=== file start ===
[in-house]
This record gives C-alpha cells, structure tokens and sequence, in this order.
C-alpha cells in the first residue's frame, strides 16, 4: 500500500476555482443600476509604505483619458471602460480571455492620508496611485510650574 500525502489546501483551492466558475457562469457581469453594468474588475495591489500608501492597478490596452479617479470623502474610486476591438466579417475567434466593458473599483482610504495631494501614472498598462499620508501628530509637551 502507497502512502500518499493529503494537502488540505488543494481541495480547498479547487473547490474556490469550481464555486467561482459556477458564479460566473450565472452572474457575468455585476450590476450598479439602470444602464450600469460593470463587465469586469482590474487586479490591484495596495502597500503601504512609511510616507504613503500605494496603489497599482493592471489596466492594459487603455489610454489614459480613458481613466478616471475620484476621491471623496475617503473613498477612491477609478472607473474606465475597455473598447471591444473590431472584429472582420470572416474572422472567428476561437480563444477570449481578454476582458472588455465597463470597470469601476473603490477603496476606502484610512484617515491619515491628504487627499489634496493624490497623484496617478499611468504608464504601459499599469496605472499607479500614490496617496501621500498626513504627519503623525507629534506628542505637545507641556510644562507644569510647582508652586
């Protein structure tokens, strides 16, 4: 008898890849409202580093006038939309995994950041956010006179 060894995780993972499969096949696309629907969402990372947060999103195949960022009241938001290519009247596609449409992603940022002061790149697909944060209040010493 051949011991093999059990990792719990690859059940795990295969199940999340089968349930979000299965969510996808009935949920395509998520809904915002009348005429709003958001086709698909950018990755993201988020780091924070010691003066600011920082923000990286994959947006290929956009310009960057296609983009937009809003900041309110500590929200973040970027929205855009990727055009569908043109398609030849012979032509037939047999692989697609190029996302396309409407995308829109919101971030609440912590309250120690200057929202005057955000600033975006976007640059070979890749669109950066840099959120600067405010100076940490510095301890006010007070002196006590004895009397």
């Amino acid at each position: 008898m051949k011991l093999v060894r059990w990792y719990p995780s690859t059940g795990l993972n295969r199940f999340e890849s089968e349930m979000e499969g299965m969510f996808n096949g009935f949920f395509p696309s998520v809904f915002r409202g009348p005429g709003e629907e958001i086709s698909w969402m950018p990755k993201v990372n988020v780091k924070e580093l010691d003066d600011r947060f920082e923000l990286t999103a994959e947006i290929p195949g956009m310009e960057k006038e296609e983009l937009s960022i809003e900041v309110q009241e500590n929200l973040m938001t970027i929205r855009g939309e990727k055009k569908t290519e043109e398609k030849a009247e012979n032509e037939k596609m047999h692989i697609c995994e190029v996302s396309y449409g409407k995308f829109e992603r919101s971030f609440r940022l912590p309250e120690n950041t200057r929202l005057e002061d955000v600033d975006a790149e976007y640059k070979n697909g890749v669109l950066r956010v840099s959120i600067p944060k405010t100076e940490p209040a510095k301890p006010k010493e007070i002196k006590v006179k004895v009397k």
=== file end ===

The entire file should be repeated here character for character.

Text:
[in-house]
This record gives C-alpha cells, structure tokens and sequence, in this order.
C-alpha cells in the first residue's frame, strides 16, 4: 500500500476555482443600476509604505483619458471602460480571455492620508496611485510650574 500525502489546501483551492466558475457562469457581469453594468474588475495591489500608501492597478490596452479617479470623502474610486476591438466579417475567434466593458473599483482610504495631494501614472498598462499620508501628530509637551 502507497502512502500518499493529503494537502488540505488543494481541495480547498479547487473547490474556490469550481464555486467561482459556477458564479460566473450565472452572474457575468455585476450590476450598479439602470444602464450600469460593470463587465469586469482590474487586479490591484495596495502597500503601504512609511510616507504613503500605494496603489497599482493592471489596466492594459487603455489610454489614459480613458481613466478616471475620484476621491471623496475617503473613498477612491477609478472607473474606465475597455473598447471591444473590431472584429472582420470572416474572422472567428476561437480563444477570449481578454476582458472588455465597463470597470469601476473603490477603496476606502484610512484617515491619515491628504487627499489634496493624490497623484496617478499611468504608464504601459499599469496605472499607479500614490496617496501621500498626513504627519503623525507629534506628542505637545507641556510644562507644569510647582508652586
């Protein structure tokens, strides 16, 4: 008898890849409202580093006038939309995994950041956010006179 060894995780993972499969096949696309629907969402990372947060999103195949960022009241938001290519009247596609449409992603940022002061790149697909944060209040010493 051949011991093999059990990792719990690859059940795990295969199940999340089968349930979000299965969510996808009935949920395509998520809904915002009348005429709003958001086709698909950018990755993201988020780091924070010691003066600011920082923000990286994959947006290929956009310009960057296609983009937009809003900041309110500590929200973040970027929205855009990727055009569908043109398609030849012979032509037939047999692989697609190029996302396309409407995308829109919101971030609440912590309250120690200057929202005057955000600033975006976007640059070979890749669109950066840099959120600067405010100076940490510095301890006010007070002196006590004895009397």
């Amino acid at each position: 008898m051949k011991l093999v060894r059990w990792y719990p995780s690859t059940g795990l993972n295969r199940f999340e890849s089968e349930m979000e499969g299965m969510f996808n096949g009935f949920f395509p696309s998520v809904f915002r409202g009348p005429g709003e629907e958001i086709s698909w969402m950018p990755k993201v990372n988020v780091k924070e580093l010691d003066d600011r947060f920082e923000l990286t999103a994959e947006i290929p195949g956009m310009e960057k006038e296609e983009l937009s960022i809003e900041v309110q009241e500590n929200l973040m938001t970027i929205r855009g939309e990727k055009k569908t290519e043109e398609k030849a009247e012979n032509e037939k596609m047999h692989i697609c995994e190029v996302s396309y449409g409407k995308f829109e992603r919101s971030f609440r940022l912590p309250e120690n950041t200057r929202l005057e002061d955000v600033d975006a790149e976007y640059k070979n697909g890749v669109l950066r956010v840099s959120i600067p944060k405010t100076e940490p209040a510095k301890p006010k010493e007070i002196k006590v006179k004895v009397k």